Term Paper: Invade Iraq?

Pages: 5 (2366 words)  ·  Bibliography Sources: 1+  ·  Level: College Senior  ·  Topic: History - Israel  ·  Buy This Paper

SAMPLE EXCERPT:

[. . .] In the changed scenario, unless pre-emptive action is not taken to deal with people who themselves do not adhere to any ethical considerations or international law, you are inviting trouble. So, although this argument about preemption being violation of international law may appeal to the peaceniks and 'sloppy' liberals still living in the era of the 60s, it does not adhere to the harsh realities of the twenty-first century.

Another argument put forward by the opponents of military action against Iraq is that it would provoke massive negative reaction in the Muslim World. (Street, 2002) This is, again, an opinion that I do not subscribe to. To begin with, Saddam is hardly a model of a "good" Muslim. He has not been known for his piety and most Muslims can see through his crude attempts to exploit religion for gaining sympathy. Moreover, most Muslim countries, particularly his neighbors would be more than happy to see the back of Saddam Hussain since, like the typical neighborhood bully, he has always tended to threaten his weaker neighbors whenever he has not been under pressure himself. Additionally the "Arab Street" has a tendency of supporting the perceived winner. (Thomson, 2002) When Saddam Hussain had invaded Kuwait and seemed to be standing up defiantly to a mighty super power (the U.S.) many Muslims who were not directly threatened by Saddam's tyranny, found a 'hero' in him. As soon as he was humiliated in the Gulf War he was derided by the same Muslim public as a loud-mouthed fool. Some even called him an agent of CIA and the 'American colonialists' who had enabled the U.S. To gain a 'foot-hold' in the oil-rich Gulf by stationing its forces in Saudi Arabia and other Gulf states. Many Muslims see the West in general and America, in particular, as weak and morally corrupt societies. Decisive action against Saddam would help in gaining their respect, if not their admiration. (Thomson, 2002) As for the long-suffering people of Iraq itself, they would be the biggest beneficiaries of regime change in their country. The Iraqi people will heave a sigh of relief at getting rid of the tyrannical regime of Saddam just as the people of Afghanistan have done at the removal of the Taliban from theirs.

Another issue relates to the timing of military action against Iraq. Some people question the wisdom behind going for Saddam now when the fight against 'global terrorism' and Al-Qaeda is not yet over. Having threatened to do so and then backing off would send the wrong signal to Saddam, as he would draw the conclusion that dictators in similar situations always do: that the international community talks but does not act. Tony Blair is right when he says: "History tells us that diplomacy, not backed by the threat of force, has never worked with dictators and never will work." ("Blair's Speech..," 2002)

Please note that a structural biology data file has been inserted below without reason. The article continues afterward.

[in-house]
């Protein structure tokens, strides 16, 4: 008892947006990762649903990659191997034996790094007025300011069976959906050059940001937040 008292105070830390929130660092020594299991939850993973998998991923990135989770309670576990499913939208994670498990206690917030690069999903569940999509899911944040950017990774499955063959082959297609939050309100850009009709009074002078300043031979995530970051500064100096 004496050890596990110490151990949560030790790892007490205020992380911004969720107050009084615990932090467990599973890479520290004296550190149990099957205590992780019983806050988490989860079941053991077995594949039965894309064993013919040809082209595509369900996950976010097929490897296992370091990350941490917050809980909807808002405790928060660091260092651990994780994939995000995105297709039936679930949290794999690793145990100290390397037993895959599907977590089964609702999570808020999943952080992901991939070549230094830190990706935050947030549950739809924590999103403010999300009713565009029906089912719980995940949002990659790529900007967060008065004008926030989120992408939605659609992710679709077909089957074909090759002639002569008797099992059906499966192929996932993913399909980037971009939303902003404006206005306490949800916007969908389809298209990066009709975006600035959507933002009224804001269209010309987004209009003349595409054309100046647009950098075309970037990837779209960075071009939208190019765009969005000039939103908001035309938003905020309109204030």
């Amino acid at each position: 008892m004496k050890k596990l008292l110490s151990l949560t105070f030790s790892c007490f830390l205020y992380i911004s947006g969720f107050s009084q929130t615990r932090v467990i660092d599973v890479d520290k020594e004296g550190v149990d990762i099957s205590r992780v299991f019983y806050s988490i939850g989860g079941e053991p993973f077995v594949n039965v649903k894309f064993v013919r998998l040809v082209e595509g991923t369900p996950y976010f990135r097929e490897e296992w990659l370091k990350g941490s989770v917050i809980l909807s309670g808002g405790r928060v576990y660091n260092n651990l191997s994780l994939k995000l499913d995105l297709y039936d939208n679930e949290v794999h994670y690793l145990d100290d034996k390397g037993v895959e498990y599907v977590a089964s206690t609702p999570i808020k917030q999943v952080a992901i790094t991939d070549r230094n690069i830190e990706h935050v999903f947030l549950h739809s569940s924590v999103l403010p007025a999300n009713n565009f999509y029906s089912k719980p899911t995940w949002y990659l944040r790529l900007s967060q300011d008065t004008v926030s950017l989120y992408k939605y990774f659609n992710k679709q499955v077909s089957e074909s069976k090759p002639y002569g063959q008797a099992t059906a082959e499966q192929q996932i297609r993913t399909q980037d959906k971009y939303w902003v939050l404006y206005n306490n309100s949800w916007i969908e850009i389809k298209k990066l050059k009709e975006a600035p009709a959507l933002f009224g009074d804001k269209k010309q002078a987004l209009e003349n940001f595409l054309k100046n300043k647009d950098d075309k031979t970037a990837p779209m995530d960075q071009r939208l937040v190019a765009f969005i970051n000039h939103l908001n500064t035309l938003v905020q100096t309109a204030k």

Many people are concerned about the possibility of the high number of casualties in the war. It is true that war is a grim and serious business and there are bound to be some lives lost, both among the combatants and innocent civilians. However, the point is that more lives are likely to be lost if Saddam Hussain is not removed from power in the near future, and at present an invasion of Iraq seems to be the only viable option to do so. The war is likely to be short and decisive since the Iraqi military and its morale has weakened considerably since the 1991 Gulf War, while the high-tech capabilities of the U.S. Army has increased manifold since then. We all know that the land offensive in the Gulf War lasted a total of 100 hours and the chances are that Saddam's regime my fold up quickly when faced by a decisive invasion this time.

In conclusion it would be fair to say that Saddam Hussain's regime presents a "clear and present danger" to the free world by the development of weapons of mass destruction. It has also been a source of sorrow and misery for the people of Iraq for a very long time. It is only possible to remove his tyrannical regime by force by a decisive and clinically executed military action. The world will be a safer place after the mission has been accomplished.

References

Blair's Speech to Parliament": Raw Data. Fox News Web Site. September 24, 2002. Retrieved on November 30, 2002 at http://www.foxnews.com/story/0,2933,63921,00.html

Does Saddam have weapons of mass destruction -- and would he use them?" (2002). USA TODAY. Retrieved on November 30, 2002 at http://www.usatoday.com/news/world/iraq-q09.htm

Falkenarth, Richard. (1998)"Unconventional Arms: The Threat of Biological and Chemical Weapons." Article in Microsoft Encyclopedia Encarta, 2002.

Rothschild, Matthew. (2002). "The Case Against the Iraq War." A speech by, Editor of The Progressive Magazine. August 28, 2002. Retrieved on November 30, 2002 at http://www.progressive.org/webex/wxiraq082802.html

Street, Paul. (2002) "Iraq War Debate." September 28, 2002. Retrieved on November 30, 2002 at http://www.mediareviewnet.com/Iraq%20War%20Debate.htm

Thomson, John R. (2002). "Defeat Saddam Now of top priority." National Review Online. November 27, 2002. Retrieved on November 30,… [END OF PREVIEW]

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